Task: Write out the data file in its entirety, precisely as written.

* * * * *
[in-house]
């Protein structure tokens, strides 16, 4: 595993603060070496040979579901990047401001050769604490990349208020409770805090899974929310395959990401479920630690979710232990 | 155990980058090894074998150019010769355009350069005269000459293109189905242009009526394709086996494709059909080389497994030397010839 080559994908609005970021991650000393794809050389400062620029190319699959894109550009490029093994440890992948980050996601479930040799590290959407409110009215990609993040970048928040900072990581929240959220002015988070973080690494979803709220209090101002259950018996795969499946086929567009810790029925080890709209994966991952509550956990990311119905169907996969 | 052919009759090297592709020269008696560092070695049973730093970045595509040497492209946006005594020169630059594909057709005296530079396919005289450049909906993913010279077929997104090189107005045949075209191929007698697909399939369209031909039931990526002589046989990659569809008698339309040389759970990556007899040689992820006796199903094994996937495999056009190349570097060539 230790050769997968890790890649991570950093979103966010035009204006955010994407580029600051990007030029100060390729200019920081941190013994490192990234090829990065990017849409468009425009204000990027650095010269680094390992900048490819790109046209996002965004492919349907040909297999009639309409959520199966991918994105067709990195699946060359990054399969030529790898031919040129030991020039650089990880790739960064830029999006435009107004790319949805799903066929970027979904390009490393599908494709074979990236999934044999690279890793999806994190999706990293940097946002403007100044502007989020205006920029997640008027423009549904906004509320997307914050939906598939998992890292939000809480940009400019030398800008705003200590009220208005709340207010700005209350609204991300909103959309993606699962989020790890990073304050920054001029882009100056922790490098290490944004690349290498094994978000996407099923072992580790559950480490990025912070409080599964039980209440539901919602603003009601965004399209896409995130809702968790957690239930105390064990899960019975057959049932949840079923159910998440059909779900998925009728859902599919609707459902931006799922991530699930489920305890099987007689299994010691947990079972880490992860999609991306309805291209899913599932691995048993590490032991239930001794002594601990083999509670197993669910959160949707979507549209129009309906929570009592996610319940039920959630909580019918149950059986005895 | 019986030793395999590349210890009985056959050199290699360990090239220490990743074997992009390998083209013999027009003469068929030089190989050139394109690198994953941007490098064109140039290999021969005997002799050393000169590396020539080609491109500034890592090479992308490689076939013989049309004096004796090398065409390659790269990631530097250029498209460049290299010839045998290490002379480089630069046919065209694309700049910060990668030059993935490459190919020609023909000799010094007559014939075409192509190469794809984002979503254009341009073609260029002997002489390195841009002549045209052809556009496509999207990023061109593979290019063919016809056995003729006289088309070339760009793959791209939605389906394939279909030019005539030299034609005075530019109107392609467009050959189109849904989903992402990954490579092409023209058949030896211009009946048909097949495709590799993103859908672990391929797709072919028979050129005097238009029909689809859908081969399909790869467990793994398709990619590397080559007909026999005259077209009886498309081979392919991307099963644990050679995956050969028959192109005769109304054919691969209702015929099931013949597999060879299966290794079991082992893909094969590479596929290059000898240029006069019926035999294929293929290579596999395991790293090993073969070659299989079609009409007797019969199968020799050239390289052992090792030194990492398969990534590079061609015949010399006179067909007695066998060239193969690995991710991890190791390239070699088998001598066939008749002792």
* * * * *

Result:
[in-house]
């Protein structure tokens, strides 16, 4: 595993603060070496040979579901990047401001050769604490990349208020409770805090899974929310395959990401479920630690979710232990 | 155990980058090894074998150019010769355009350069005269000459293109189905242009009526394709086996494709059909080389497994030397010839 080559994908609005970021991650000393794809050389400062620029190319699959894109550009490029093994440890992948980050996601479930040799590290959407409110009215990609993040970048928040900072990581929240959220002015988070973080690494979803709220209090101002259950018996795969499946086929567009810790029925080890709209994966991952509550956990990311119905169907996969 | 052919009759090297592709020269008696560092070695049973730093970045595509040497492209946006005594020169630059594909057709005296530079396919005289450049909906993913010279077929997104090189107005045949075209191929007698697909399939369209031909039931990526002589046989990659569809008698339309040389759970990556007899040689992820006796199903094994996937495999056009190349570097060539 230790050769997968890790890649991570950093979103966010035009204006955010994407580029600051990007030029100060390729200019920081941190013994490192990234090829990065990017849409468009425009204000990027650095010269680094390992900048490819790109046209996002965004492919349907040909297999009639309409959520199966991918994105067709990195699946060359990054399969030529790898031919040129030991020039650089990880790739960064830029999006435009107004790319949805799903066929970027979904390009490393599908494709074979990236999934044999690279890793999806994190999706990293940097946002403007100044502007989020205006920029997640008027423009549904906004509320997307914050939906598939998992890292939000809480940009400019030398800008705003200590009220208005709340207010700005209350609204991300909103959309993606699962989020790890990073304050920054001029882009100056922790490098290490944004690349290498094994978000996407099923072992580790559950480490990025912070409080599964039980209440539901919602603003009601965004399209896409995130809702968790957690239930105390064990899960019975057959049932949840079923159910998440059909779900998925009728859902599919609707459902931006799922991530699930489920305890099987007689299994010691947990079972880490992860999609991306309805291209899913599932691995048993590490032991239930001794002594601990083999509670197993669910959160949707979507549209129009309906929570009592996610319940039920959630909580019918149950059986005895 | 019986030793395999590349210890009985056959050199290699360990090239220490990743074997992009390998083209013999027009003469068929030089190989050139394109690198994953941007490098064109140039290999021969005997002799050393000169590396020539080609491109500034890592090479992308490689076939013989049309004096004796090398065409390659790269990631530097250029498209460049290299010839045998290490002379480089630069046919065209694309700049910060990668030059993935490459190919020609023909000799010094007559014939075409192509190469794809984002979503254009341009073609260029002997002489390195841009002549045209052809556009496509999207990023061109593979290019063919016809056995003729006289088309070339760009793959791209939605389906394939279909030019005539030299034609005075530019109107392609467009050959189109849904989903992402990954490579092409023209058949030896211009009946048909097949495709590799993103859908672990391929797709072919028979050129005097238009029909689809859908081969399909790869467990793994398709990619590397080559007909026999005259077209009886498309081979392919991307099963644990050679995956050969028959192109005769109304054919691969209702015929099931013949597999060879299966290794079991082992893909094969590479596929290059000898240029006069019926035999294929293929290579596999395991790293090993073969070659299989079609009409007797019969199968020799050239390289052992090792030194990492398969990534590079061609015949010399006179067909007695066998060239193969690995991710991890190791390239070699088998001598066939008749002792």